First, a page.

First Sunday of Advent

2020 Homilies Sunday Homilies

We begin Advent and the new church year with the same message we heard near the end of the church year; it is a call to be “watchful and alert.” We heard the parables of the wise and foolish virgins, the master entrusting servants with talents, and the clear message last week of being prepared for when the Son of Man returns and he will separate the good from the bad like a shepherd separates sheep from goats. In these parables as well as the Gospel today Jesus makes it clear that we don’t know when the Lord is coming so watch and be ready to greet and welcome him.

What does it mean when Jesus tells us to be watchful and alert? If we perceive Jesus as a judge who holds every fault against us, we can be filled with fear and anxiety regarding his Second Coming. Rather than it being his Return in Glory we view it as his return in wrath. If, however, we see Jesus as the one who came into the World as He announced in the beginning of John’s Gospel; “For God did not send his Son into the world to condemn the world, but that the world might be saved through him.” John 3:17, we can be at peace as we await the return of the Divine Physician. This image can fill us with humility, contrition and gratitude for his healing as we await his glorious return. The readings today call us to be watchful and alert by allowing God into our lives to help us with the ongoing conversion that brings us closer to the Lord each day.

Isaiah describes our relationship with God in a beautiful way. He calls God, “Father” and describes our relationship as one in which; “we are the clay and you the potter: we are all the work of your hands.” God gently fashions us and molds us with his own hands. He smooths away the rough edges and carefully molds us again and again into his image and likeness as we continually struggle with sin and wander away. We each have rough edges and we can have the attitude that it is better to hide them from God and escape his wrath, than to let him see them even though we know we cannot hide anything from God. When we freely acknowledge and confess our sins we invite the hand of God to touch us and fashion us and heal us.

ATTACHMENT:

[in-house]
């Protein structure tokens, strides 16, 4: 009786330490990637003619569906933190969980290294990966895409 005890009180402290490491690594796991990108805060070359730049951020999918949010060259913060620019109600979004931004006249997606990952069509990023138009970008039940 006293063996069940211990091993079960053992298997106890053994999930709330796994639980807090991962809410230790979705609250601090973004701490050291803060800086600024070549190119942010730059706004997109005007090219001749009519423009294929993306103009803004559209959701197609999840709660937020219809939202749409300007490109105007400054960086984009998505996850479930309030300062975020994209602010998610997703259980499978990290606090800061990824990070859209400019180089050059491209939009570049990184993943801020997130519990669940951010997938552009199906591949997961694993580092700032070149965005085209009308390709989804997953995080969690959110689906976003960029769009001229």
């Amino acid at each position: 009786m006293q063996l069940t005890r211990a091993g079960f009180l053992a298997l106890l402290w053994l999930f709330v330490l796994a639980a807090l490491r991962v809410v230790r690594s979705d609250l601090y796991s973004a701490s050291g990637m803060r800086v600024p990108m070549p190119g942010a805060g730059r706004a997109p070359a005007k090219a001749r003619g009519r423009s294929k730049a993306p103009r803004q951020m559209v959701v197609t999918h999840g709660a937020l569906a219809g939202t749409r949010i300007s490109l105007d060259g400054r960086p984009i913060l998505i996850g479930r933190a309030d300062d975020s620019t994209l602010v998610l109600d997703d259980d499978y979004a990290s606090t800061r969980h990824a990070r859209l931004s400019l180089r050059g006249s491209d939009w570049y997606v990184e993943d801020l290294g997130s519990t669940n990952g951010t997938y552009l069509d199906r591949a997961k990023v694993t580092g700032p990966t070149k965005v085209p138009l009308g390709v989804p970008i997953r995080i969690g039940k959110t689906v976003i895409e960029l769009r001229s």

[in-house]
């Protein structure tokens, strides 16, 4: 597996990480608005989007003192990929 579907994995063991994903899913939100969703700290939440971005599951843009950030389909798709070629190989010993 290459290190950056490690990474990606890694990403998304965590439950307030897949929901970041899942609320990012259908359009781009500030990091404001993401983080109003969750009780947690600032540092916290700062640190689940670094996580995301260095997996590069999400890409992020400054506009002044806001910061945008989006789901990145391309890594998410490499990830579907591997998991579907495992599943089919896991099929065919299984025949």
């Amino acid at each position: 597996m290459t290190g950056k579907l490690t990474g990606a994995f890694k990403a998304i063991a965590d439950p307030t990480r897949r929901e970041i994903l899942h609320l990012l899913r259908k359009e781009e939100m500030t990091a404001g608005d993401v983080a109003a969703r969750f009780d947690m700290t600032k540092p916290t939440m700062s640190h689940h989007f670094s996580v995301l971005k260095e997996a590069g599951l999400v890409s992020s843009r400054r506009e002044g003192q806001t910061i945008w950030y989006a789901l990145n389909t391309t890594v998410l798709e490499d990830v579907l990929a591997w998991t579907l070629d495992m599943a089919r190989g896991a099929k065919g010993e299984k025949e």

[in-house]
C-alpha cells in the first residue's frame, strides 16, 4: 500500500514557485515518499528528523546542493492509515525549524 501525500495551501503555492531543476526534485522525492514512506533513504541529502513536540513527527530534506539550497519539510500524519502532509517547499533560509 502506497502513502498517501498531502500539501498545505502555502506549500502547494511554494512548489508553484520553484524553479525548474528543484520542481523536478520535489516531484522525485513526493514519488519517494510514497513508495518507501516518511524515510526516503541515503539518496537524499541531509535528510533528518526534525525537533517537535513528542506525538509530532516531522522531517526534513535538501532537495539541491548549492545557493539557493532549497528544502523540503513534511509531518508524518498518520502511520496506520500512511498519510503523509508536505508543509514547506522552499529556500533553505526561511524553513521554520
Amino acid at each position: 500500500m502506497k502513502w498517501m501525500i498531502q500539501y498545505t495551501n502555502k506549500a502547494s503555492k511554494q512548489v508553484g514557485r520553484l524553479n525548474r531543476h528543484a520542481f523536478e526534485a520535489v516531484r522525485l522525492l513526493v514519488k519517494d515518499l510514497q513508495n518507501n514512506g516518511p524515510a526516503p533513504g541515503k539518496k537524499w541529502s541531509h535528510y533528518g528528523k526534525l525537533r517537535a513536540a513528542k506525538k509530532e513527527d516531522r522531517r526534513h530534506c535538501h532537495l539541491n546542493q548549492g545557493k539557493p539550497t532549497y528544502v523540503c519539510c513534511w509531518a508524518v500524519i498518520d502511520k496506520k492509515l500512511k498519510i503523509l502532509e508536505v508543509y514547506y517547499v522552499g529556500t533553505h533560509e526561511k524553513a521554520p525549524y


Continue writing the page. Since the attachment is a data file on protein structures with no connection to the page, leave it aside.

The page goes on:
Saint Paul never lost sight of how God was always present with him, even during suffering and persecutions. He begins the First Letter to the Corinthians with the warm greeting and encouragement over all the good things the Lord is doing for them. It’s a greeting that we should receive for all our efforts to be faithful. In his letter he continues to instruct them and to also correct them. Correction and instruction is the way that helps us get back on, or stay on the right track. We need the continued opportunities of growth and conversion in order to be watchful and alert.

As we begin Advent we have the choice of how we wait for the Lord. We can be sitting in the courtroom waiting to be judged and sentenced, or we can be waiting in the doctor’s office waiting for the physician to treat and heal us. Both require one to be alert and watch. Hopefully we will approach Advent waiting for the Divine Physician. This involves knowing ourselves well enough that we are honest about our need to visit the doctor’s office, rather than pretending that there is nothing wrong, or we can take care of it ourselves. Be alert and watchful of those parts of our lives that need the healing touch of Jesus and expectantly wait for his coming.

Father Killian Loch, O.S.B.